section 3.9.5 of The Deep Learning Book says

\begin{equation} \hat{p}(x) = \frac{1}{m} \sum_{i=1}^m \delta(x - x^{(i)}) \tag{3.25} \end{equation}

We can view the empirical distribution formed from a dataset of training examples as specifying the distribution that we sample from when we train a model on this dataset. Another important perspective on the empirical distribution is that it is the probability density that maximizes the likelihood of the training data.(see Sec. 5.5).

Sec. 5.5 of The Deep Learning Book talks about Maximum Likelihood Estimation, but what is empirical distribution good for? In the case of applying vgg on mnist, how to use the empirical distribution?


This is all in the context of the data-generating distribution (or underlying distribution of the data). You can check another answer I made for more details on this.

First of all, note that this is a theoretical construct and not an existing, observable distribution. In short we consider that all there is a data-generating distribution from which all our training examples are sampled from. In the case of the MNIST dataset, you can think of this distribution as all possible $28 \times 28$ grayscale images containing handwritten digits. Since the dataset contains samples of such images, we consider them to follow the data-generating distribution.

The empirical distribution, on the other hand, is the distribution that we can observe, i.e. the distribution of the MNIST images. It's the distribution which we want to train the model on.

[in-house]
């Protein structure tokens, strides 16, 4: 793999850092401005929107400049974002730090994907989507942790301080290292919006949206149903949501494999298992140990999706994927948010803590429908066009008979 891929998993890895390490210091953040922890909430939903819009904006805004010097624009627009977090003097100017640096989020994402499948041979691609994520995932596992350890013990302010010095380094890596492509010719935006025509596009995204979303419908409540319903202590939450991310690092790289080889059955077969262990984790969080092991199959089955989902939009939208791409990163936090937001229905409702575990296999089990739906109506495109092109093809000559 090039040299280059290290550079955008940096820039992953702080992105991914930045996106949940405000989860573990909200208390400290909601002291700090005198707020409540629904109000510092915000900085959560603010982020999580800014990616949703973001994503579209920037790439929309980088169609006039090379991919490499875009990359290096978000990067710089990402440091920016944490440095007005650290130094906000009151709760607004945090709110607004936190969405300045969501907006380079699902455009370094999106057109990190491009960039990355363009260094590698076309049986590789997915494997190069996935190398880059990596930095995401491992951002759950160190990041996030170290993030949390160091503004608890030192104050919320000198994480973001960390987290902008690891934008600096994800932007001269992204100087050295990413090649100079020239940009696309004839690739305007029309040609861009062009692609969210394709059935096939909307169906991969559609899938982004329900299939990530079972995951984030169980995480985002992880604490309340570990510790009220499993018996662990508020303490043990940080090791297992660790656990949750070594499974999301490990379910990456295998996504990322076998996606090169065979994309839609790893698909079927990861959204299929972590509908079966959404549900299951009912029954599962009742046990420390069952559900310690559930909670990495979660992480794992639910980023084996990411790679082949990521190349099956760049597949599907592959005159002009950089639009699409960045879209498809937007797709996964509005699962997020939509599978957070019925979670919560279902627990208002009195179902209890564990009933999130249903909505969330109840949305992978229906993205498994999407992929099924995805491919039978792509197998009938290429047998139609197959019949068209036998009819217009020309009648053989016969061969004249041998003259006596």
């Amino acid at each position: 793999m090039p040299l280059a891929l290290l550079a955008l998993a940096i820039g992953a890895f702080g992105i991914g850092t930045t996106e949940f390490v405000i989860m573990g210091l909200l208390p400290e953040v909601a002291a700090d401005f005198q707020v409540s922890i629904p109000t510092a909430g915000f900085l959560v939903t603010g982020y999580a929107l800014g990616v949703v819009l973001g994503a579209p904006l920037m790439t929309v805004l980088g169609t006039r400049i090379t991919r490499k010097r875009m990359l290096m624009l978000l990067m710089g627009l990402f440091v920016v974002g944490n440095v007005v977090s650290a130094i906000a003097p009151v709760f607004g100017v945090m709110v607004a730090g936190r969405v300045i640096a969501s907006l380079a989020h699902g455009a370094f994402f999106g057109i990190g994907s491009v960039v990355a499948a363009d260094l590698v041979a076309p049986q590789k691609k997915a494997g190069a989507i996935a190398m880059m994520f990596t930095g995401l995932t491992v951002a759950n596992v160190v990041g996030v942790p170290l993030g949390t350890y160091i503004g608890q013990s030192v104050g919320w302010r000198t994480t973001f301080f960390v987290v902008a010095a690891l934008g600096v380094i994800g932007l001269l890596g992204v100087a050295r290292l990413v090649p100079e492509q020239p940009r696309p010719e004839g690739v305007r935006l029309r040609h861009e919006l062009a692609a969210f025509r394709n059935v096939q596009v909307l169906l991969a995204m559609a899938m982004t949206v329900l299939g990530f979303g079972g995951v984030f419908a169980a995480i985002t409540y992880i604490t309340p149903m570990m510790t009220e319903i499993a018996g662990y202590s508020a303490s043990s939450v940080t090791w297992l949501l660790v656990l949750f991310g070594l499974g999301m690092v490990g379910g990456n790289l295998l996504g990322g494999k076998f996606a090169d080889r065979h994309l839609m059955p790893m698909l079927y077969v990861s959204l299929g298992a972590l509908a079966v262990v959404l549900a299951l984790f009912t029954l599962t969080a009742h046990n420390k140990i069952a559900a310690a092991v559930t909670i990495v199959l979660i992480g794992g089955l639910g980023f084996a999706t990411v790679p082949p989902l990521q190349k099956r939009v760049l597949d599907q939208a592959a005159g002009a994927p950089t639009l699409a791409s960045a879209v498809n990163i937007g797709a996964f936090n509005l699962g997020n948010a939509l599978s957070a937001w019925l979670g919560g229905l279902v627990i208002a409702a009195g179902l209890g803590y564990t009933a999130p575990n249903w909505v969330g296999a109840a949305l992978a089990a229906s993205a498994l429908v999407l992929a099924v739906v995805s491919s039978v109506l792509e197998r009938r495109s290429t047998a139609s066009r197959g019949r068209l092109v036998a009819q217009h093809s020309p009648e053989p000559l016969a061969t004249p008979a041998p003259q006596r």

These concepts are useful when trying to understand the objective of generative models, such as GANs.

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    $\begingroup$ +1 I would also note that the empirical distribution is ultimately the distribution our predictions will also have. (That's why many up/downsampling techniques must be used carefully.) $\endgroup$ – usεr11852 Aug 29 '19 at 20:01
  • $\begingroup$ Thanks for your answer. It is very helpful! Would you please check my understanding? 1. binomial distribution is also a theoretical rather than an observable distribution; 2. binomial distribution is a data-generating distribution; 3. "In short we consider that ..." is just an assumption. $\endgroup$ – czlsws Aug 31 '19 at 12:26
  • $\begingroup$ 1) A binomial distribution is a type of discrete probability distribution whose outcome is binary. 2) If a feature contains only binary values (i.e. "yes/no"), then it can be considered to follow a binomial distribution. 3) Not exactly. For any data available, you can always consider that it follows some distribution. This however is rarely observable or understandable. What you essentially do is to say "there must be some distribution that the data follows". This, however, doesn't help you at anything because this distribution is unknown. $\endgroup$ – Djib2011 Aug 31 '19 at 23:53

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